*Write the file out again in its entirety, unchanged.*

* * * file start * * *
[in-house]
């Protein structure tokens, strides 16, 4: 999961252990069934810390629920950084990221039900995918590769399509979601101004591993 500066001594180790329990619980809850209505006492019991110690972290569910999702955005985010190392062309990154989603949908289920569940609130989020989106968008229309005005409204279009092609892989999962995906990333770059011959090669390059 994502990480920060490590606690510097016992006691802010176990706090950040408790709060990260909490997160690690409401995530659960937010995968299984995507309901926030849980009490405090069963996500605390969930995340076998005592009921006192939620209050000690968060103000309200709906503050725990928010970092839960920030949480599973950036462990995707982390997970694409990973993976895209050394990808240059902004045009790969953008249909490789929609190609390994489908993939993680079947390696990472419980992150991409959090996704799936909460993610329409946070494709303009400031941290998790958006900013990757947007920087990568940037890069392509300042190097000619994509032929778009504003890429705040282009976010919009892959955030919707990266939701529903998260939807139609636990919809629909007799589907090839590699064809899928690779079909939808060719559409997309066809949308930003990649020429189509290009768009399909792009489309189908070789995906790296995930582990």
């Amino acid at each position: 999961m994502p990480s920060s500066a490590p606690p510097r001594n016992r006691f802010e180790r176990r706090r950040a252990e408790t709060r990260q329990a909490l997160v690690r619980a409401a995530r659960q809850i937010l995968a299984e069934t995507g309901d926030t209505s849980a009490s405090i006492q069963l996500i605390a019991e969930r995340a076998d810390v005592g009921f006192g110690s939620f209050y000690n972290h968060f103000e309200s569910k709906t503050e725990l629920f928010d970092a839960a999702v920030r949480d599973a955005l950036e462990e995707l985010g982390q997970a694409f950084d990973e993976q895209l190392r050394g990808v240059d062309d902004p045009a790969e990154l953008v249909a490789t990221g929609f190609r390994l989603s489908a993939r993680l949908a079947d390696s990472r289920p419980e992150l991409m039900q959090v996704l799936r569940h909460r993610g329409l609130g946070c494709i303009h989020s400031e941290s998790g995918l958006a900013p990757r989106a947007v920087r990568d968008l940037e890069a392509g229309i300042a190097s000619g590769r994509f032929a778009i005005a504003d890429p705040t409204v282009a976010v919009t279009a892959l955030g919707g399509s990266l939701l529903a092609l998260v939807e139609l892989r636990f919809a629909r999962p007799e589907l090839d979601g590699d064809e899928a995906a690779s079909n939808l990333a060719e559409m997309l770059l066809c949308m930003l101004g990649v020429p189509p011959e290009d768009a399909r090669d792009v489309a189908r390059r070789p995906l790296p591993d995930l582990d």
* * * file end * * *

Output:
[in-house]
């Protein structure tokens, strides 16, 4: 999961252990069934810390629920950084990221039900995918590769399509979601101004591993 500066001594180790329990619980809850209505006492019991110690972290569910999702955005985010190392062309990154989603949908289920569940609130989020989106968008229309005005409204279009092609892989999962995906990333770059011959090669390059 994502990480920060490590606690510097016992006691802010176990706090950040408790709060990260909490997160690690409401995530659960937010995968299984995507309901926030849980009490405090069963996500605390969930995340076998005592009921006192939620209050000690968060103000309200709906503050725990928010970092839960920030949480599973950036462990995707982390997970694409990973993976895209050394990808240059902004045009790969953008249909490789929609190609390994489908993939993680079947390696990472419980992150991409959090996704799936909460993610329409946070494709303009400031941290998790958006900013990757947007920087990568940037890069392509300042190097000619994509032929778009504003890429705040282009976010919009892959955030919707990266939701529903998260939807139609636990919809629909007799589907090839590699064809899928690779079909939808060719559409997309066809949308930003990649020429189509290009768009399909792009489309189908070789995906790296995930582990």
């Amino acid at each position: 999961m994502p990480s920060s500066a490590p606690p510097r001594n016992r006691f802010e180790r176990r706090r950040a252990e408790t709060r990260q329990a909490l997160v690690r619980a409401a995530r659960q809850i937010l995968a299984e069934t995507g309901d926030t209505s849980a009490s405090i006492q069963l996500i605390a019991e969930r995340a076998d810390v005592g009921f006192g110690s939620f209050y000690n972290h968060f103000e309200s569910k709906t503050e725990l629920f928010d970092a839960a999702v920030r949480d599973a955005l950036e462990e995707l985010g982390q997970a694409f950084d990973e993976q895209l190392r050394g990808v240059d062309d902004p045009a790969e990154l953008v249909a490789t990221g929609f190609r390994l989603s489908a993939r993680l949908a079947d390696s990472r289920p419980e992150l991409m039900q959090v996704l799936r569940h909460r993610g329409l609130g946070c494709i303009h989020s400031e941290s998790g995918l958006a900013p990757r989106a947007v920087r990568d968008l940037e890069a392509g229309i300042a190097s000619g590769r994509f032929a778009i005005a504003d890429p705040t409204v282009a976010v919009t279009a892959l955030g919707g399509s990266l939701l529903a092609l998260v939807e139609l892989r636990f919809a629909r999962p007799e589907l090839d979601g590699d064809e899928a995906a690779s079909n939808l990333a060719e559409m997309l770059l066809c949308m930003l101004g990649v020429p189509p011959e290009d768009a399909r090669d792009v489309a189908r390059r070789p995906l790296p591993d995930l582990d």